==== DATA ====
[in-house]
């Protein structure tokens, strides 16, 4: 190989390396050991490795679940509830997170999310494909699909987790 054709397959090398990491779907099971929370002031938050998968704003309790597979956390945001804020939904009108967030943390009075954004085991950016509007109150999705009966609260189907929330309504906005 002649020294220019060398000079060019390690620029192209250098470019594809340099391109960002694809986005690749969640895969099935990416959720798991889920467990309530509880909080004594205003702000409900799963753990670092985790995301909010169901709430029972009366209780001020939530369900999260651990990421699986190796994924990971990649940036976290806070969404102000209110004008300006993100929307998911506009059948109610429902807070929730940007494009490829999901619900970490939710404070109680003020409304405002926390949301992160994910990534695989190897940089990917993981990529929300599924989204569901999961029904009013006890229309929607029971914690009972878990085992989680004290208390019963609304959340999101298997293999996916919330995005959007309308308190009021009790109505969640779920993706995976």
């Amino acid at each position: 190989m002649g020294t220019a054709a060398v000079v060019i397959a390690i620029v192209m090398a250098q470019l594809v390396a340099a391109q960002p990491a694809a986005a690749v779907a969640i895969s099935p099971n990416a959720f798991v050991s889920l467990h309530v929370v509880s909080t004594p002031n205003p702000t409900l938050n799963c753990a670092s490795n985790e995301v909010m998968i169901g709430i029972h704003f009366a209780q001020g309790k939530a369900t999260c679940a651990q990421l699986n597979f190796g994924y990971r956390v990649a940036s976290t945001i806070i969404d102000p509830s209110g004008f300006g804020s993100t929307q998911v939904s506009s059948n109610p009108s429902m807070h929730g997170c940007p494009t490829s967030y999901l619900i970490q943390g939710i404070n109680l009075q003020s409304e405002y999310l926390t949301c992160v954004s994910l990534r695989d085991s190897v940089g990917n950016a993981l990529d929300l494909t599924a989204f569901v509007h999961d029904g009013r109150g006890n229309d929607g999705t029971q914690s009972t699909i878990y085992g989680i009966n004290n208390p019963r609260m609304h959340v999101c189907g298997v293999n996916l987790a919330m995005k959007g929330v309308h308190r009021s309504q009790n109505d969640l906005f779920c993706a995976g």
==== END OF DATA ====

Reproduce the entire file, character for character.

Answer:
[in-house]
């Protein structure tokens, strides 16, 4: 190989390396050991490795679940509830997170999310494909699909987790 054709397959090398990491779907099971929370002031938050998968704003309790597979956390945001804020939904009108967030943390009075954004085991950016509007109150999705009966609260189907929330309504906005 002649020294220019060398000079060019390690620029192209250098470019594809340099391109960002694809986005690749969640895969099935990416959720798991889920467990309530509880909080004594205003702000409900799963753990670092985790995301909010169901709430029972009366209780001020939530369900999260651990990421699986190796994924990971990649940036976290806070969404102000209110004008300006993100929307998911506009059948109610429902807070929730940007494009490829999901619900970490939710404070109680003020409304405002926390949301992160994910990534695989190897940089990917993981990529929300599924989204569901999961029904009013006890229309929607029971914690009972878990085992989680004290208390019963609304959340999101298997293999996916919330995005959007309308308190009021009790109505969640779920993706995976």
């Amino acid at each position: 190989m002649g020294t220019a054709a060398v000079v060019i397959a390690i620029v192209m090398a250098q470019l594809v390396a340099a391109q960002p990491a694809a986005a690749v779907a969640i895969s099935p099971n990416a959720f798991v050991s889920l467990h309530v929370v509880s909080t004594p002031n205003p702000t409900l938050n799963c753990a670092s490795n985790e995301v909010m998968i169901g709430i029972h704003f009366a209780q001020g309790k939530a369900t999260c679940a651990q990421l699986n597979f190796g994924y990971r956390v990649a940036s976290t945001i806070i969404d102000p509830s209110g004008f300006g804020s993100t929307q998911v939904s506009s059948n109610p009108s429902m807070h929730g997170c940007p494009t490829s967030y999901l619900i970490q943390g939710i404070n109680l009075q003020s409304e405002y999310l926390t949301c992160v954004s994910l990534r695989d085991s190897v940089g990917n950016a993981l990529d929300l494909t599924a989204f569901v509007h999961d029904g009013r109150g006890n229309d929607g999705t029971q914690s009972t699909i878990y085992g989680i009966n004290n208390p019963r609260m609304h959340v999101c189907g298997v293999n996916l987790a919330m995005k959007g929330v309308h308190r009021s309504q009790n109505d969640l906005f779920c993706a995976g």